The confrontations between police and demonstrators at the Stonewall Inn in New York City the weekend of June 27-29, 1969 mark the beginning of the modern glbtq movement for equal rights.
Formed soon after the Stonewall Riots of 1969, the short-lived but influential Gay Liberation Front brought a new militancy to the movement that became known as gay liberation.
The sexual revolution of post-World War II America changed sexual and gender roles profoundly.
"Leather" is a blanket term for a large array of sexual preferences, identities, relationship structures, and social organizations loosely tied together by the thread of what is conventionally understood as sadomasochistic sex.
Although best known for her crusade for women's suffrage, Susan B. Anthony spoke out on a range of feminist issues.
With reports from hundreds of sub-Saharan African locales of male-male sexual relations and from about fifty of female-female sexual relations, it is clear that same-sex sexual relations existed in traditional African societies, though varying in forms and in the degree of public acceptance
Androgyny, a psychological blending of gender traits, has long been embraced by strong women, soft men, members of queer communities, and others who do not easily fit into traditionally defined gender categories.
A cultural crossroads between Asia and Europe, Russia has a long, rich, and often violent heritage of varied influences and stark confrontations in regard to its patterns of same-sex love.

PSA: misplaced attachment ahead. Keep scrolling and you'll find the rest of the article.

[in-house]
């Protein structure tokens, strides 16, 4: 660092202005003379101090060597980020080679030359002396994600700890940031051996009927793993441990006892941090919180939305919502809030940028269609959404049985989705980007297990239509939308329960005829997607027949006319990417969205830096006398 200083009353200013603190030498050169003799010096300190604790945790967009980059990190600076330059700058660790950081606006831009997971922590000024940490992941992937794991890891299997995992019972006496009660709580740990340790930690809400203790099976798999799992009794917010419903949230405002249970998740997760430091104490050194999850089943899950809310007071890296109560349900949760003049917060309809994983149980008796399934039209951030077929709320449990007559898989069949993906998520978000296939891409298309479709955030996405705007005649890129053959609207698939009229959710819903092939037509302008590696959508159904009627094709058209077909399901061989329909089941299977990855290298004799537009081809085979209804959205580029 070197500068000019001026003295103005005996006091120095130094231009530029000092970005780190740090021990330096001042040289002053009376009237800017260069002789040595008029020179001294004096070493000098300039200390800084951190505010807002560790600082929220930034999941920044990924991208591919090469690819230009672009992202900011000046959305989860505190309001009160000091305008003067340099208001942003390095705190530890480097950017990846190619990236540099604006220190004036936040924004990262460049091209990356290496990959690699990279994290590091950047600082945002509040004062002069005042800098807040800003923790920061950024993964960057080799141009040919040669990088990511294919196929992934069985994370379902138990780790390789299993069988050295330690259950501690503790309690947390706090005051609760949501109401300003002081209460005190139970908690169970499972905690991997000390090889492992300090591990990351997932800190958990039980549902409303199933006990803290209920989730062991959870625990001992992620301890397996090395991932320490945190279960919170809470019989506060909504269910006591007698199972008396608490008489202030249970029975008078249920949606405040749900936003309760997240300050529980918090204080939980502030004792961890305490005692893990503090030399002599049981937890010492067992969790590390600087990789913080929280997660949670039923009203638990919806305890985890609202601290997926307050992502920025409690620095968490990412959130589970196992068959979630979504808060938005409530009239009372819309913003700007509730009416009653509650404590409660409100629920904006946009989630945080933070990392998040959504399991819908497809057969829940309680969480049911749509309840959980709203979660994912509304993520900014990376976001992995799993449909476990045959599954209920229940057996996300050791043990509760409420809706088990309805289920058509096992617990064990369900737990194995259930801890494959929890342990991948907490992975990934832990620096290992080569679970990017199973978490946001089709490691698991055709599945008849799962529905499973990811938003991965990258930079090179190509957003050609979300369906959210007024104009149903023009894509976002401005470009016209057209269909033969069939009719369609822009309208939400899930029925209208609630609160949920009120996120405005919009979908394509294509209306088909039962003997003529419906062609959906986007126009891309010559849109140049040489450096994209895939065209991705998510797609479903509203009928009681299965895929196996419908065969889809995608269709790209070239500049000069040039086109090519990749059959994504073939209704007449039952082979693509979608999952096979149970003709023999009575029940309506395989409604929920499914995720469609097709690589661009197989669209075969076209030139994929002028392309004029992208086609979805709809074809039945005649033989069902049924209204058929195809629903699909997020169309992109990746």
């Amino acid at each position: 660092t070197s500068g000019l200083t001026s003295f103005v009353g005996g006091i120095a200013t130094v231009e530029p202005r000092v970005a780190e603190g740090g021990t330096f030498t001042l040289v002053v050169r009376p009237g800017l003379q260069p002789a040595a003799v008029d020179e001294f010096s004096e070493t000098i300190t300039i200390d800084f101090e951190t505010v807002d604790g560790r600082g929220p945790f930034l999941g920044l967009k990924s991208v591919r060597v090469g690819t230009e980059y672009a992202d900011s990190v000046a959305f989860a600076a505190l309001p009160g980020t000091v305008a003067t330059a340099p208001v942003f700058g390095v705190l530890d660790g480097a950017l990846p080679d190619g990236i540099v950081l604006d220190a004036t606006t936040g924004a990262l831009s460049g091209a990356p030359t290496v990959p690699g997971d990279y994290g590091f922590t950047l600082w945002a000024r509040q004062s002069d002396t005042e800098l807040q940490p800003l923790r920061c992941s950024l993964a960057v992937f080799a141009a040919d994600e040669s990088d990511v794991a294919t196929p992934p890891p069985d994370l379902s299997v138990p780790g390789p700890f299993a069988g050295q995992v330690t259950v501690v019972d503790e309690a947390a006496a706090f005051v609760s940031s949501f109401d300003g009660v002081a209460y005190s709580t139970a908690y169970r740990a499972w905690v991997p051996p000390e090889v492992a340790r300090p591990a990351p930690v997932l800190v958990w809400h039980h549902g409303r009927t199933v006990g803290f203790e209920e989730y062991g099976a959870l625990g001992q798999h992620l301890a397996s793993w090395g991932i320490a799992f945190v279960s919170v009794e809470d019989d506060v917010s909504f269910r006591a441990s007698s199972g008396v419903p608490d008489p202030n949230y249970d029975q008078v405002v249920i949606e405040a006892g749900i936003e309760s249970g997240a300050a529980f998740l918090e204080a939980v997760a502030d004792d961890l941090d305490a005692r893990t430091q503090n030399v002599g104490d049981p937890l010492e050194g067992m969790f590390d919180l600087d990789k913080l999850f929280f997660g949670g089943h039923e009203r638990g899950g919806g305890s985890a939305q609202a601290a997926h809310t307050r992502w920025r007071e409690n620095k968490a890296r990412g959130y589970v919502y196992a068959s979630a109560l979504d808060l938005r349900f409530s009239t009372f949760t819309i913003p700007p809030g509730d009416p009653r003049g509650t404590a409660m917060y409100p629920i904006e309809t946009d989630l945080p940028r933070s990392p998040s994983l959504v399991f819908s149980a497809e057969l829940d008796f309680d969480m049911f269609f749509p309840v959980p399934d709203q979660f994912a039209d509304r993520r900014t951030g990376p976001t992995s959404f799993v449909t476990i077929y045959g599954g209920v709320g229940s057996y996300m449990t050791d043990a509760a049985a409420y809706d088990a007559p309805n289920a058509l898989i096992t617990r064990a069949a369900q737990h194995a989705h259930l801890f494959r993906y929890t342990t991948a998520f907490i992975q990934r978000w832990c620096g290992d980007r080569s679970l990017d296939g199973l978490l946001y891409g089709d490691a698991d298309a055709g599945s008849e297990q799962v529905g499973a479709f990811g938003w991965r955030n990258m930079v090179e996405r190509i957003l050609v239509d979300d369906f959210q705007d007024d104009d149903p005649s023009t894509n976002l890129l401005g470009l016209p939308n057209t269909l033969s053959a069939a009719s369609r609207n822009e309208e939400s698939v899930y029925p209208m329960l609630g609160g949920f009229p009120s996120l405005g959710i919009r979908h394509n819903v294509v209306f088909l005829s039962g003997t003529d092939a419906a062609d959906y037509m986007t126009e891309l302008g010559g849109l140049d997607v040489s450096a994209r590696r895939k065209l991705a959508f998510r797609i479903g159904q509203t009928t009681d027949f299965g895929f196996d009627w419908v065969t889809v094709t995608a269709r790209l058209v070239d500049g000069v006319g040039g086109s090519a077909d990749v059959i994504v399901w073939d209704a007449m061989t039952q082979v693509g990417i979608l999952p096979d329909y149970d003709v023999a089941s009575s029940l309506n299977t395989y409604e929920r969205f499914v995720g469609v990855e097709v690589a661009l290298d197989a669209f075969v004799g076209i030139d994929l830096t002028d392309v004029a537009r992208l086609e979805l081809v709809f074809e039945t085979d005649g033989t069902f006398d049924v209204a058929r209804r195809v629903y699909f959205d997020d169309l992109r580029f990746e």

Chief Janeé Harteau hugs Sergeant Holly Keegel at her swearing in ceremony in 2012.
Congratulations to Minneapolis Police Chief Janeé Harteau and Sgt. Holly Keegel, who were wed on August 16, 2013 in a private ceremony in a Minneapolis nightclub atop the W. Hotel. Mayor R. J. Rybak officiated at the small gathering of about 20 people consisting mostly of the couple's family, including their parents and siblings and their teen-age daughter.
After the wedding, the couple hosted a reception for about 70 friends, reports the Minneapolis Star-Tribune.
Harteau was sworn in on December 4, 2012 as Minneapolis's 52nd Chief of Police. She took her oath of office in the rotunda of Minneapolis City Hall before a crowd of 300 people, with Keegel and their daughter Lauren by her side.
On November 30, 2012, Harteau, a 25-year veteran of the force, was confirmed unanimously by the Minneapolis City Council. She is the first woman and first openly gay officer to serve as police chief.
Harteau and Keegel shared a squad car as patrol officers together in their earlier years on the force, wrote two small books on safety issues, and were sometimes referred to as "Cagney & Lacey," after the characters from a 1980s television police series, according to Randy Furst in a profile in the Minneapolis Star-Tribune.
But Harteau did not always receive the support of her colleagues. In 1996, she and Keegel filed a sexual harassment and discrimination complaint with the state Human Rights Department. Harteau said officers were interrupting police radio transmissions she and Keegel were making so they could not be heard."
Harteau explained to Furst why she filed the complaint: "People don't have to like me and they don't have to agree with me, but when people interfere with the ability for me to do my job, that's where I drew the line. So it became a matter of public safety."
As for the precedent of having a female, openly gay police chief, Harteau downplayed its significance for her personally.
"For others it might be," she said. "And if I can be a role model . . . I want people to see that you can achieve things despite some obstacles in your way. I stand on my merits on how I got here. I've been given tremendous opportunity."
At the swearing-in ceremony, Harteau said, "I will always stand up and do what is right, even if I stand alone." She added, "There are incredibly high expections for me and there should be."
In the video below, Harteau takes the oath of office.